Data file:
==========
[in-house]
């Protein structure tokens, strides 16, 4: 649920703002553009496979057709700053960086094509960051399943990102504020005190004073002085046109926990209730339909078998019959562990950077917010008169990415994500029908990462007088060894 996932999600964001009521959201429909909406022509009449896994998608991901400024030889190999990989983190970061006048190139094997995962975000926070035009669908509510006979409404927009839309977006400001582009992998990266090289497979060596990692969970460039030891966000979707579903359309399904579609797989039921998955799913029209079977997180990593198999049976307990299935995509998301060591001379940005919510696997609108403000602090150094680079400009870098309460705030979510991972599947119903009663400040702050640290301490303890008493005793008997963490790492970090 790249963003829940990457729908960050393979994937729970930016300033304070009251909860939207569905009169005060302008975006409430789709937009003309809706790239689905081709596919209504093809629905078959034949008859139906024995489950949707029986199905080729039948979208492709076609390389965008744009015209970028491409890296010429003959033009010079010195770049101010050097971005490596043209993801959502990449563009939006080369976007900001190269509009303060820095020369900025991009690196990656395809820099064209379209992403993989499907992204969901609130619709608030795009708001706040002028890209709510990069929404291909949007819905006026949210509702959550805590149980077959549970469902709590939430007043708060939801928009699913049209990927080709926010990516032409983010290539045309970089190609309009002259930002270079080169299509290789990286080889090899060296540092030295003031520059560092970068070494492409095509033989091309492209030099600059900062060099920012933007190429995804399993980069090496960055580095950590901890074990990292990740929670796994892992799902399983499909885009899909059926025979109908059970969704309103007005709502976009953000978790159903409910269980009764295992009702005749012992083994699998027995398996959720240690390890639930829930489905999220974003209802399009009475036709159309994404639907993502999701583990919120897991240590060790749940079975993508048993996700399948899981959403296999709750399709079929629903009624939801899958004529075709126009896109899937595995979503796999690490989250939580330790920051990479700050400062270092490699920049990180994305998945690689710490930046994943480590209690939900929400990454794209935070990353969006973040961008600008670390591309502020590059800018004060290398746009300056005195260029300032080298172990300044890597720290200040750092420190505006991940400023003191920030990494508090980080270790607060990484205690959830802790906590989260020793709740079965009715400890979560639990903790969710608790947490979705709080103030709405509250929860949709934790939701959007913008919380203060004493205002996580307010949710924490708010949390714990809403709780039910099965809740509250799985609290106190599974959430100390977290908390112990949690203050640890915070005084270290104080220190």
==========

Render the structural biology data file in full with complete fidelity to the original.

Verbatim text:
[in-house]
């Protein structure tokens, strides 16, 4: 649920703002553009496979057709700053960086094509960051399943990102504020005190004073002085046109926990209730339909078998019959562990950077917010008169990415994500029908990462007088060894 996932999600964001009521959201429909909406022509009449896994998608991901400024030889190999990989983190970061006048190139094997995962975000926070035009669908509510006979409404927009839309977006400001582009992998990266090289497979060596990692969970460039030891966000979707579903359309399904579609797989039921998955799913029209079977997180990593198999049976307990299935995509998301060591001379940005919510696997609108403000602090150094680079400009870098309460705030979510991972599947119903009663400040702050640290301490303890008493005793008997963490790492970090 790249963003829940990457729908960050393979994937729970930016300033304070009251909860939207569905009169005060302008975006409430789709937009003309809706790239689905081709596919209504093809629905078959034949008859139906024995489950949707029986199905080729039948979208492709076609390389965008744009015209970028491409890296010429003959033009010079010195770049101010050097971005490596043209993801959502990449563009939006080369976007900001190269509009303060820095020369900025991009690196990656395809820099064209379209992403993989499907992204969901609130619709608030795009708001706040002028890209709510990069929404291909949007819905006026949210509702959550805590149980077959549970469902709590939430007043708060939801928009699913049209990927080709926010990516032409983010290539045309970089190609309009002259930002270079080169299509290789990286080889090899060296540092030295003031520059560092970068070494492409095509033989091309492209030099600059900062060099920012933007190429995804399993980069090496960055580095950590901890074990990292990740929670796994892992799902399983499909885009899909059926025979109908059970969704309103007005709502976009953000978790159903409910269980009764295992009702005749012992083994699998027995398996959720240690390890639930829930489905999220974003209802399009009475036709159309994404639907993502999701583990919120897991240590060790749940079975993508048993996700399948899981959403296999709750399709079929629903009624939801899958004529075709126009896109899937595995979503796999690490989250939580330790920051990479700050400062270092490699920049990180994305998945690689710490930046994943480590209690939900929400990454794209935070990353969006973040961008600008670390591309502020590059800018004060290398746009300056005195260029300032080298172990300044890597720290200040750092420190505006991940400023003191920030990494508090980080270790607060990484205690959830802790906590989260020793709740079965009715400890979560639990903790969710608790947490979705709080103030709405509250929860949709934790939701959007913008919380203060004493205002996580307010949710924490708010949390714990809403709780039910099965809740509250799985609290106190599974959430100390977290908390112990949690203050640890915070005084270290104080220190």